Allow ONLINE petitioning for Boulder ballot initiatives!
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(Technical details below the petition)
1. A great deal of what makes Boulder great was accomplished by ballot initiative, including the nation's first voter-approved open space tax, height limits, slow growth, the nation's first sexual orientation discrimination ban and public campaign financing.
2. Use of Boulder's initiative process has fallen off, with only 3 initiatives on the ballot since 1999, public campaign financing in 1999 and Council term limits and the sugary drink tax in 2016, while Colorado has outdone itself in the same period of time with 13 important initiatives, including Amendment 27, one of the country's strictest campaign finance limits, Initiative 37, the country's first renewable energy mandate, Amendment 41, the country's strongest Ethics in Government law, and Amendment 64, the country's first legal marijuana and hemp.
3. Boulder's ballot initiative signature requirements are much higher proportionately than Colorado's or Denver's and a more difficult process favors those with more time or money. This is unfair to, among others, Boulder's most important "product": college graduates saddled with debt and paying Boulder rent. Why should anybody spend our time begging for signatures in hot parking lots in the 21st century?
4. It takes only 25 signatures to qualify as a City Council candidate, compared to signatures of 5% of registered city voters to qualify an Initiative for the Boulder ballot. As John Adams said, we want a "government of laws and not of men." A government of ideas, not dominated by personalities.
"The 11 members of the City of Boulder's Campaign Finance and Elections working group unanimously support establishing a mechanism for municipal ballot initiatives that allows for online access to read the petition and allows for online "signing" (via electronic identity verification). The clear benefits of online access and signing include:
* access to and by a broader population of voters
* heightened integrity of the petition "signing" process and greater security than current physical signing process
* the opportunity to read the the full text of petition language before signing
* improved efficiency, and reduced burden on administrative staff
* the ability to sign at any time from any place
* the ability to un-sign prior to the petition signing deadline"
We would add that online petitioning will mean less paid petitioners, with less problems with petitioners misrepresenting petitions or harassing people to make more money.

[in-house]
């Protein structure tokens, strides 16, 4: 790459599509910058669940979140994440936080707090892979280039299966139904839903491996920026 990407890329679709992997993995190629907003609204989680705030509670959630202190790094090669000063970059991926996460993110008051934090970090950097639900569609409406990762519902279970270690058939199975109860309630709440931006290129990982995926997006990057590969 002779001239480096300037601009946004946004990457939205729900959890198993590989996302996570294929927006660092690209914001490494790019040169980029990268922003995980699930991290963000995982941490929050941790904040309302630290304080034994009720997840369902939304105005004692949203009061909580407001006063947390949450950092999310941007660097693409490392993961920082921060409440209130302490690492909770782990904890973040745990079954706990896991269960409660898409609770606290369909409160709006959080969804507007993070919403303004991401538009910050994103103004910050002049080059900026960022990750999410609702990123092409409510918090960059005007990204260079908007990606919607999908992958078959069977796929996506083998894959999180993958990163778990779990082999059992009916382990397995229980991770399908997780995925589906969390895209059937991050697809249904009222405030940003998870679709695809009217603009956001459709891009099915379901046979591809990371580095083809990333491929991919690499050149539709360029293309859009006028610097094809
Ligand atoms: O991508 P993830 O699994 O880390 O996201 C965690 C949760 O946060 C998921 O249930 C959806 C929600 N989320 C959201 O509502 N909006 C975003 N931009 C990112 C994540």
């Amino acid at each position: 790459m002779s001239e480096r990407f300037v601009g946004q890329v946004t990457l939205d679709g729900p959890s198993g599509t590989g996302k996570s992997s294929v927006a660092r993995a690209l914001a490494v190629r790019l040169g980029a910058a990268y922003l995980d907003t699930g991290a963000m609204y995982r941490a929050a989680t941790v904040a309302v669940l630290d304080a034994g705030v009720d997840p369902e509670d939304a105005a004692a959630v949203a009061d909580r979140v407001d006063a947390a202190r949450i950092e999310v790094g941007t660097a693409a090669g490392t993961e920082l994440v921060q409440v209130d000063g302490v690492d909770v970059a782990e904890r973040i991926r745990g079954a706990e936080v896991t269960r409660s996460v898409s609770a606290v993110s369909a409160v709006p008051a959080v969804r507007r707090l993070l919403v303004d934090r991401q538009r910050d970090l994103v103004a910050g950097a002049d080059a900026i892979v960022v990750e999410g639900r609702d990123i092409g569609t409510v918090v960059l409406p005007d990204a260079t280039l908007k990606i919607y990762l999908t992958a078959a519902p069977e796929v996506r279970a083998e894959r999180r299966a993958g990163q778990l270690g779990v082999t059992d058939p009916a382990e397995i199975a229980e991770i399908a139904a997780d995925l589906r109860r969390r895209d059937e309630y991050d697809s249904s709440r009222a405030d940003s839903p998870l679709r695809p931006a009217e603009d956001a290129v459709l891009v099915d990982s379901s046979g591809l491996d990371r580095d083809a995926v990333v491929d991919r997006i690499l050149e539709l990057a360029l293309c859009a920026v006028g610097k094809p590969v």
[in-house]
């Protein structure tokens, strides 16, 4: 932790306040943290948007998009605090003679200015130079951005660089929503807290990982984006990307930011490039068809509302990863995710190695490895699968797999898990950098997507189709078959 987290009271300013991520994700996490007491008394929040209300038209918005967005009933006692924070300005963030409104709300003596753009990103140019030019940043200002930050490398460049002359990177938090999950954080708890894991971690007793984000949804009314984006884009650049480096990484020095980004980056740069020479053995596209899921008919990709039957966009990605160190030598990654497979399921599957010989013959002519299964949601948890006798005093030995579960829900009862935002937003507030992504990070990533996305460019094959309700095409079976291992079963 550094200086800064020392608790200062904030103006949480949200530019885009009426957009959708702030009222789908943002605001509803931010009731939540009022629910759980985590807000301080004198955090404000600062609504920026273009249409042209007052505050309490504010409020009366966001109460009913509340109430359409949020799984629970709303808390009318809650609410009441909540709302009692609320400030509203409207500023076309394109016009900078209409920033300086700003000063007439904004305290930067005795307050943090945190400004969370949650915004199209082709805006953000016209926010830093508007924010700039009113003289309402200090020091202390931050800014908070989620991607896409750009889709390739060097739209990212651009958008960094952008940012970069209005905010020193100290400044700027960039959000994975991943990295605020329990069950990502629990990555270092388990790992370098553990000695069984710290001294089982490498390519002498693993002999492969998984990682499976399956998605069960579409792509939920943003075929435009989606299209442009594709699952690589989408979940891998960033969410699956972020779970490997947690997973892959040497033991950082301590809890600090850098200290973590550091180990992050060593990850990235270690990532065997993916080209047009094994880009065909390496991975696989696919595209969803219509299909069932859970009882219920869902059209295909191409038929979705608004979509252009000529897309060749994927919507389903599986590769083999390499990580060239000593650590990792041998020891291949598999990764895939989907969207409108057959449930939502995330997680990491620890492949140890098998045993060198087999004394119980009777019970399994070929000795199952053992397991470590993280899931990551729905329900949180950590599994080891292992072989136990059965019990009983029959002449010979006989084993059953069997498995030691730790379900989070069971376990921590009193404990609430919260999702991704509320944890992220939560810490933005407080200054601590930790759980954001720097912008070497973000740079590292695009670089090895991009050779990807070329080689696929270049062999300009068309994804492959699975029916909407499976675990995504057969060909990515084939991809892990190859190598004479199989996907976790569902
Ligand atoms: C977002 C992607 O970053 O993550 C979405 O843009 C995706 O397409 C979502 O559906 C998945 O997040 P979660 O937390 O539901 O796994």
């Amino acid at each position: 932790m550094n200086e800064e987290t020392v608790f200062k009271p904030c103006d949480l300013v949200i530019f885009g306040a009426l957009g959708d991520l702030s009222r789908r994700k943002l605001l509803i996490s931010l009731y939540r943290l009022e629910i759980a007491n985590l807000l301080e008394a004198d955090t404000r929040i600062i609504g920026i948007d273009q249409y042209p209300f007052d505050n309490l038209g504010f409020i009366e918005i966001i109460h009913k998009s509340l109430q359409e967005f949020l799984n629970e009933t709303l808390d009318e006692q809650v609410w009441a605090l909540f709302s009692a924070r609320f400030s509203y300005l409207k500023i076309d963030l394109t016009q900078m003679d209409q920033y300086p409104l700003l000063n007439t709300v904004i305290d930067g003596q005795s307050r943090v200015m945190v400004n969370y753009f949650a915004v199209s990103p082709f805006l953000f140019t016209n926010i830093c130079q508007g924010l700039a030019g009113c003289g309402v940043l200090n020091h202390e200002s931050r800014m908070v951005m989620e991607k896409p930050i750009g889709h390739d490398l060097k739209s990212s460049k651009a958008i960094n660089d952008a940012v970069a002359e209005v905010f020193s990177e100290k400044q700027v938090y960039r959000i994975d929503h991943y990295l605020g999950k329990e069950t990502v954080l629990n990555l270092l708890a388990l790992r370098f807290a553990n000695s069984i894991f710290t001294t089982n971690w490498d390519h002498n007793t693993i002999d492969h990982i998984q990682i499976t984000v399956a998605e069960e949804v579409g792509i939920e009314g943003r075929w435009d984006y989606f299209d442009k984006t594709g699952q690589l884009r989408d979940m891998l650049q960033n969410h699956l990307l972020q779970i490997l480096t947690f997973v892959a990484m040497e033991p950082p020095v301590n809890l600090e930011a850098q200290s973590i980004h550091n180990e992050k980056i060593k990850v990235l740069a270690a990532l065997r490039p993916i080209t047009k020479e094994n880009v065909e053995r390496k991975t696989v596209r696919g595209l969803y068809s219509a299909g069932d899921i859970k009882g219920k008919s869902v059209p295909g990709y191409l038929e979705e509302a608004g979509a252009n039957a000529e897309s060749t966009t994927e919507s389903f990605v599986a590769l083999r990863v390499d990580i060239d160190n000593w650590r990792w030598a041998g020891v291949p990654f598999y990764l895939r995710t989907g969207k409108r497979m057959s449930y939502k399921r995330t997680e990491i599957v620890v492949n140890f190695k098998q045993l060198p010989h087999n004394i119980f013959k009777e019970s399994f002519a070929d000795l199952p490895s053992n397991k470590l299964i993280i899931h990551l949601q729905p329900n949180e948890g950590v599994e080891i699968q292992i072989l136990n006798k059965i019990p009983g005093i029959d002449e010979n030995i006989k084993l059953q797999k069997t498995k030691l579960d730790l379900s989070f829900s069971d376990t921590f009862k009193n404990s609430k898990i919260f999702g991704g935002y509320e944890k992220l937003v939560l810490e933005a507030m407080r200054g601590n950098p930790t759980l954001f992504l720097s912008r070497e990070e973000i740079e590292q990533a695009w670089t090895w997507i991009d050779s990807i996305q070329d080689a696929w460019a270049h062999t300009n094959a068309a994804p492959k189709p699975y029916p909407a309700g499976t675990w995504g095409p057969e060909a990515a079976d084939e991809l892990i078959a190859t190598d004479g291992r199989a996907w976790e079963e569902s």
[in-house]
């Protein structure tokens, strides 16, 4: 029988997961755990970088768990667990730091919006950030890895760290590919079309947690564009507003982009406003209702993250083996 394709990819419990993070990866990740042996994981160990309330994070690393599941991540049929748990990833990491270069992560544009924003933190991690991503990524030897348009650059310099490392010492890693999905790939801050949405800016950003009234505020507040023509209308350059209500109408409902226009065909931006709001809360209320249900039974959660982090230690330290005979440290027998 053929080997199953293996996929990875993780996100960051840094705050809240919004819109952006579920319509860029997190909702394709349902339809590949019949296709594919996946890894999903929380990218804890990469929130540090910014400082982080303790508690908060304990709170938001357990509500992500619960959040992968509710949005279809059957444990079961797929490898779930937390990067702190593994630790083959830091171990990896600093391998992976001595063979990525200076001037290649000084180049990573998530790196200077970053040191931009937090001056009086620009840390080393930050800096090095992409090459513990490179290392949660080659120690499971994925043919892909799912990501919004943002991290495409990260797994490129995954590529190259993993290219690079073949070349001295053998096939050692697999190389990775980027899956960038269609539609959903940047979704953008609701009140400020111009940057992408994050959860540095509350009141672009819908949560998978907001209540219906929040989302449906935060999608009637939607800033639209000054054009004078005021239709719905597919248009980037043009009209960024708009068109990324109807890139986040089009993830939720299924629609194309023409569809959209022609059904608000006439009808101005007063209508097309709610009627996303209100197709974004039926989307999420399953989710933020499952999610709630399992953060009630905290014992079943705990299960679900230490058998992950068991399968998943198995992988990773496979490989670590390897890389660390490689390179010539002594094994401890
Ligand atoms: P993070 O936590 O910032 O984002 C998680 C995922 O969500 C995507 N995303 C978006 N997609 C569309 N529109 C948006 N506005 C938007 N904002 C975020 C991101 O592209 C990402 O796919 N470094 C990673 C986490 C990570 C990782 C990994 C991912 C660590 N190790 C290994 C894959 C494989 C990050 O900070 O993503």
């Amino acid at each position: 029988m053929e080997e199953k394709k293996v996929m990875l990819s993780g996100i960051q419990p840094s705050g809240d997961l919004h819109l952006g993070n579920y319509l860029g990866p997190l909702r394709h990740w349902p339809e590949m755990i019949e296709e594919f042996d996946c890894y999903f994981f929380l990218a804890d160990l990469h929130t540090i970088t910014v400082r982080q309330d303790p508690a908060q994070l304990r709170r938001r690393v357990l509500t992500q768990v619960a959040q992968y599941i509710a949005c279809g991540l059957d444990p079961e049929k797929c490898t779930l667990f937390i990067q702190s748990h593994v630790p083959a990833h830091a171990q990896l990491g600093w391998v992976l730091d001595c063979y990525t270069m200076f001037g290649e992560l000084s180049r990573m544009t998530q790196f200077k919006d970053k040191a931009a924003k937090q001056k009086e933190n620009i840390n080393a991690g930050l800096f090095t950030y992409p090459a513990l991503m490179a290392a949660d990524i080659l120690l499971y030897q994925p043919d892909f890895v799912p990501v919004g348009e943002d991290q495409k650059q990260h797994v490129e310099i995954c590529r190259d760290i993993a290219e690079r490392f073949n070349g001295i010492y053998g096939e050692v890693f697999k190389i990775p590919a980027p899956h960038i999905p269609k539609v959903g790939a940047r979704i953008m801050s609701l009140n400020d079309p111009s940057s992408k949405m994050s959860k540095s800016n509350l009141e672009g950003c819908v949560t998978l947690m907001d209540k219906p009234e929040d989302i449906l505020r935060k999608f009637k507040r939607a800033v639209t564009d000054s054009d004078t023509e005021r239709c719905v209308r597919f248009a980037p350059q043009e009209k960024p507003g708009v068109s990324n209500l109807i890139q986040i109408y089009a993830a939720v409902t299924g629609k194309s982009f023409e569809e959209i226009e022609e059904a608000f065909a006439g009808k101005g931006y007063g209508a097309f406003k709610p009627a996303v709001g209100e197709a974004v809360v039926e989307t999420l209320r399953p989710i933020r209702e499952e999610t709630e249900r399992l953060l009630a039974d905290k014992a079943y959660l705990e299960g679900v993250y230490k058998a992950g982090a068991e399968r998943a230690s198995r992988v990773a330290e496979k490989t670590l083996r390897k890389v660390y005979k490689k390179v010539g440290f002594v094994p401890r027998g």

The signers of this petition request that Boulder City Council submit a City Charter Amendment to the voters this November allowing the option of online petitioning for ballot initiatives.
Boulder is a high-tech town and its citizens want to know why online petitioning will be more secure than the current system of having temporary workers hired by the city clerk examine physical signatures:
With old petitions such as Boulder's 2016 initiative petitions available online, anyone can find names, addresses and signatures to copy for forgery on paper petitions.
Our model is the Secretary of State's (SOS) website GoVoteColorado.com, which lets you look at anyone's registration using their name, zip code and birthdate. You can change your own party or address by also giving your Colorado ID or last 4 digits of your SSN. This is comparable to how you ID yourself for financial transactions.
If the current SOS ID system is good enough to register to vote, or to change your party or address, it's good enough to sign a petition.
Many people think that signing petitions online is like online voting, which most experts believe is insecure with the internet as it is. The difference is that voting is secret ballot, while petitions are public record, as the link to old petitions above shows.
Signing a petition is much more like a financial transaction, with the parties identified. Our proposal is more secure and also fail-safe: You would be able to view which petitions you signed, just like you can view your party and address. In the database, there'd be a column for every petition, just like there are now columns for name, address, party, etc. You could change your 'yes' or 'no' anytime before the deadline.
The Secretary of State's website could be augmented to implement this, or the City website could host our subset of the State's registration database, synchronized to the State database regularly. Denver's app that lets petition passers hand you an iPad to sign is similarly synchronized to the State database. Our proposal lets anyone use any device anywhere and no signature is necessary, just like none is necessary to open an online bank account, etc.
Please forward this petition to Boulder groups, and other groups with an interest in better direct democracy. You can also email Boulder City Council and tell them why you support online petitioning: email@example.com
16 of the 24 States with ballot initiatives also have online voter registration, so this could quickly expand from Boulder and bring direct democracy into the 21st century across the country!
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